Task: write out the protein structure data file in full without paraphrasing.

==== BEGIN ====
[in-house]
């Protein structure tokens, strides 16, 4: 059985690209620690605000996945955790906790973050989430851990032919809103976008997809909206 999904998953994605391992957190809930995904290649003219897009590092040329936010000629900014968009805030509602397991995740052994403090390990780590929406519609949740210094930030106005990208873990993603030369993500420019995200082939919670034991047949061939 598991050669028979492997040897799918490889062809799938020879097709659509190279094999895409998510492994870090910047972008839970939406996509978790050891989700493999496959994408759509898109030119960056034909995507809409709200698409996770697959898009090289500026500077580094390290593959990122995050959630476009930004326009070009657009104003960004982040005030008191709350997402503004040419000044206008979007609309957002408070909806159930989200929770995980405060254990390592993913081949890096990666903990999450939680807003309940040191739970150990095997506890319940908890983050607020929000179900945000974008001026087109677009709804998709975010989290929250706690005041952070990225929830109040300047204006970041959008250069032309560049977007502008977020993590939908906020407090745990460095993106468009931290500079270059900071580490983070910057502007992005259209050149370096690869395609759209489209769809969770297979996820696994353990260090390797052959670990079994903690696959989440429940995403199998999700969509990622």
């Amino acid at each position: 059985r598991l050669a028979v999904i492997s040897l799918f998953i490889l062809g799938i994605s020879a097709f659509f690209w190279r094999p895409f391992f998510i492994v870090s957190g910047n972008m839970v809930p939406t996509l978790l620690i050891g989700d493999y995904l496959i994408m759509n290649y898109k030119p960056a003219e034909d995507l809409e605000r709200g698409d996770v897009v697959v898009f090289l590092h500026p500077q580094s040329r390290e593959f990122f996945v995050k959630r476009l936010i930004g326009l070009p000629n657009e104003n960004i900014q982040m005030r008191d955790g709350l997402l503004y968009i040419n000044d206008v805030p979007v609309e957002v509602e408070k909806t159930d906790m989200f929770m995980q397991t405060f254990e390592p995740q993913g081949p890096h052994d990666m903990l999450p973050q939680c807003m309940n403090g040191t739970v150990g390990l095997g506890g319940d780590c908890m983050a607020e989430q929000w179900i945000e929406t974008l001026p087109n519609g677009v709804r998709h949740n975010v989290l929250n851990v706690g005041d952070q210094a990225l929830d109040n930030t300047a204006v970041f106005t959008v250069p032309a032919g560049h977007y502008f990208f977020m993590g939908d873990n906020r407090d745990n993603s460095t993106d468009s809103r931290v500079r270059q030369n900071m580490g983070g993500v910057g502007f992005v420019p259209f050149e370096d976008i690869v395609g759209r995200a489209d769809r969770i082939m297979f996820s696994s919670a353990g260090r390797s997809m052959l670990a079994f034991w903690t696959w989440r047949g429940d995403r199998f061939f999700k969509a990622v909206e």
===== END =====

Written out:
[in-house]
């Protein structure tokens, strides 16, 4: 059985690209620690605000996945955790906790973050989430851990032919809103976008997809909206 999904998953994605391992957190809930995904290649003219897009590092040329936010000629900014968009805030509602397991995740052994403090390990780590929406519609949740210094930030106005990208873990993603030369993500420019995200082939919670034991047949061939 598991050669028979492997040897799918490889062809799938020879097709659509190279094999895409998510492994870090910047972008839970939406996509978790050891989700493999496959994408759509898109030119960056034909995507809409709200698409996770697959898009090289500026500077580094390290593959990122995050959630476009930004326009070009657009104003960004982040005030008191709350997402503004040419000044206008979007609309957002408070909806159930989200929770995980405060254990390592993913081949890096990666903990999450939680807003309940040191739970150990095997506890319940908890983050607020929000179900945000974008001026087109677009709804998709975010989290929250706690005041952070990225929830109040300047204006970041959008250069032309560049977007502008977020993590939908906020407090745990460095993106468009931290500079270059900071580490983070910057502007992005259209050149370096690869395609759209489209769809969770297979996820696994353990260090390797052959670990079994903690696959989440429940995403199998999700969509990622």
């Amino acid at each position: 059985r598991l050669a028979v999904i492997s040897l799918f998953i490889l062809g799938i994605s020879a097709f659509f690209w190279r094999p895409f391992f998510i492994v870090s957190g910047n972008m839970v809930p939406t996509l978790l620690i050891g989700d493999y995904l496959i994408m759509n290649y898109k030119p960056a003219e034909d995507l809409e605000r709200g698409d996770v897009v697959v898009f090289l590092h500026p500077q580094s040329r390290e593959f990122f996945v995050k959630r476009l936010i930004g326009l070009p000629n657009e104003n960004i900014q982040m005030r008191d955790g709350l997402l503004y968009i040419n000044d206008v805030p979007v609309e957002v509602e408070k909806t159930d906790m989200f929770m995980q397991t405060f254990e390592p995740q993913g081949p890096h052994d990666m903990l999450p973050q939680c807003m309940n403090g040191t739970v150990g390990l095997g506890g319940d780590c908890m983050a607020e989430q929000w179900i945000e929406t974008l001026p087109n519609g677009v709804r998709h949740n975010v989290l929250n851990v706690g005041d952070q210094a990225l929830d109040n930030t300047a204006v970041f106005t959008v250069p032309a032919g560049h977007y502008f990208f977020m993590g939908d873990n906020r407090d745990n993603s460095t993106d468009s809103r931290v500079r270059q030369n900071m580490g983070g993500v910057g502007f992005v420019p259209f050149e370096d976008i690869v395609g759209r995200a489209d769809r969770i082939m297979f996820s696994s919670a353990g260090r390797s997809m052959l670990a079994f034991w903690t696959w989440r047949g429940d995403r199998f061939f999700k969509a990622v909206e």